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Marriage Rates and Marriageable Men: A Test of the Wilson Hypothesis

  • Robert G. Wood
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    This article examines the hypothesis that recent declines in black marriage rates have been driven by a declining pool of high-earning, young black men. Using 1970 and 1980 SMSA-level Census data to estimate a fixed-effect model of black marriage rates, I find that declines in the pool of "marriageable" black men are responsible for only a small fraction of the decline in black marriage rates. My estimates suggest that this decline in the number of high-earning, young black men explains only 3 to 4 percent of the decline in black marriage rates during the 1970s.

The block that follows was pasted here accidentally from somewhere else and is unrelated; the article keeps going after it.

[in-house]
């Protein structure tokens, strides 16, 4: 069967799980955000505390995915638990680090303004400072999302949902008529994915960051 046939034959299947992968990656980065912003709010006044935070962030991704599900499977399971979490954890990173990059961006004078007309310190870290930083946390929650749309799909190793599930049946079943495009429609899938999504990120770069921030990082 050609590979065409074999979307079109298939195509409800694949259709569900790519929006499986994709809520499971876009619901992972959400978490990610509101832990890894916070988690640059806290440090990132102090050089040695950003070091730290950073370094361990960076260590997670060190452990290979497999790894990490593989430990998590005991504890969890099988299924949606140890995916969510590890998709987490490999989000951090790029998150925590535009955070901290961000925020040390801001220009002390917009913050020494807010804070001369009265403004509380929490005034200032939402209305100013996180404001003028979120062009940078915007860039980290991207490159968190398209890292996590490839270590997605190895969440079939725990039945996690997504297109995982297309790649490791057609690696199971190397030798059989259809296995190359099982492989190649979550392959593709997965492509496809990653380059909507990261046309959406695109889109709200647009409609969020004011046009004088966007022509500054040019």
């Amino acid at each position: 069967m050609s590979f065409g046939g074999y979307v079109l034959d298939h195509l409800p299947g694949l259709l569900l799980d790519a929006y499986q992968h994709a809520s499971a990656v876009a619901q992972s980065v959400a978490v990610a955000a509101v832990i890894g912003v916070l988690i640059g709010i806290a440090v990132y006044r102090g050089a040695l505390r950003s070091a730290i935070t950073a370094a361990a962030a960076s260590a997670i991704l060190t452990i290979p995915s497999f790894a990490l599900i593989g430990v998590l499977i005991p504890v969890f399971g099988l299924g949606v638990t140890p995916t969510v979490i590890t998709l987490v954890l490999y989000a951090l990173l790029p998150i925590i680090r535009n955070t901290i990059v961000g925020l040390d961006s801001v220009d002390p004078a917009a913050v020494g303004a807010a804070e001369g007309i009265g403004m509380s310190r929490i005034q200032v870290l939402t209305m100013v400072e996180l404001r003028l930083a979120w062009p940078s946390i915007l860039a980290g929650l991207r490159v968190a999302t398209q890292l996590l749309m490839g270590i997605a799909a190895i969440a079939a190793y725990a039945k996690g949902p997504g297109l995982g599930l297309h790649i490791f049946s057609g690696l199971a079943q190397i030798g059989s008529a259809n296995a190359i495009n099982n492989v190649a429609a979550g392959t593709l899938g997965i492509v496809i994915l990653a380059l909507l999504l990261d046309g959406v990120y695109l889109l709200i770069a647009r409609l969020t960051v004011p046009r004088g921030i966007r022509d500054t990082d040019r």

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    File URL: http://www.jstor.org/stable/pdfplus/146195
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    Article provided by University of Wisconsin Press in its journal Journal of Human Resources.

    Volume (Year): 30 (1995)
    Issue (Month): 1 ()
    Pages: 163-193

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    Handle: RePEc:uwp:jhriss:v:30:y:1995:i:1:p:163-193
    Contact details of provider: Web page: http://jhr.uwpress.org/

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